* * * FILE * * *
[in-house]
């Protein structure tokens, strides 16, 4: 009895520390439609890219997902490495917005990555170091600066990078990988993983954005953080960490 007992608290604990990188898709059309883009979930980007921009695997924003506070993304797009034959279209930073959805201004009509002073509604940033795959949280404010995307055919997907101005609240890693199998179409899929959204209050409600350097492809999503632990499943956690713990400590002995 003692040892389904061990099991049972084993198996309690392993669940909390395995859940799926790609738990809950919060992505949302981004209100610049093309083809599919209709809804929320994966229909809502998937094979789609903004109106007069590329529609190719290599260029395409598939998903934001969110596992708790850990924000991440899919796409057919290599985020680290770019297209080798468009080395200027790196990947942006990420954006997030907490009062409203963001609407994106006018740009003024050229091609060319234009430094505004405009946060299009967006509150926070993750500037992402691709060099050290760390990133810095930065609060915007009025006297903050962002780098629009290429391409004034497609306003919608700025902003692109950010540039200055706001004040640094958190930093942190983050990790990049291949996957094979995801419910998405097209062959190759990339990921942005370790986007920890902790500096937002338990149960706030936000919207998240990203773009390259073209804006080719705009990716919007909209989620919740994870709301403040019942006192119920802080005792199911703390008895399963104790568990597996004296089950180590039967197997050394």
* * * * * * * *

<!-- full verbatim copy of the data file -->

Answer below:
[in-house]
């Protein structure tokens, strides 16, 4: 009895520390439609890219997902490495917005990555170091600066990078990988993983954005953080960490 007992608290604990990188898709059309883009979930980007921009695997924003506070993304797009034959279209930073959805201004009509002073509604940033795959949280404010995307055919997907101005609240890693199998179409899929959204209050409600350097492809999503632990499943956690713990400590002995 003692040892389904061990099991049972084993198996309690392993669940909390395995859940799926790609738990809950919060992505949302981004209100610049093309083809599919209709809804929320994966229909809502998937094979789609903004109106007069590329529609190719290599260029395409598939998903934001969110596992708790850990924000991440899919796409057919290599985020680290770019297209080798468009080395200027790196990947942006990420954006997030907490009062409203963001609407994106006018740009003024050229091609060319234009430094505004405009946060299009967006509150926070993750500037992402691709060099050290760390990133810095930065609060915007009025006297903050962002780098629009290429391409004034497609306003919608700025902003692109950010540039200055706001004040640094958190930093942190983050990790990049291949996957094979995801419910998405097209062959190759990339990921942005370790986007920890902790500096937002338990149960706030936000919207998240990203773009390259073209804006080719705009990716919007909209989620919740994870709301403040019942006192119920802080005792199911703390008895399963104790568990597996004296089950180590039967197997050394």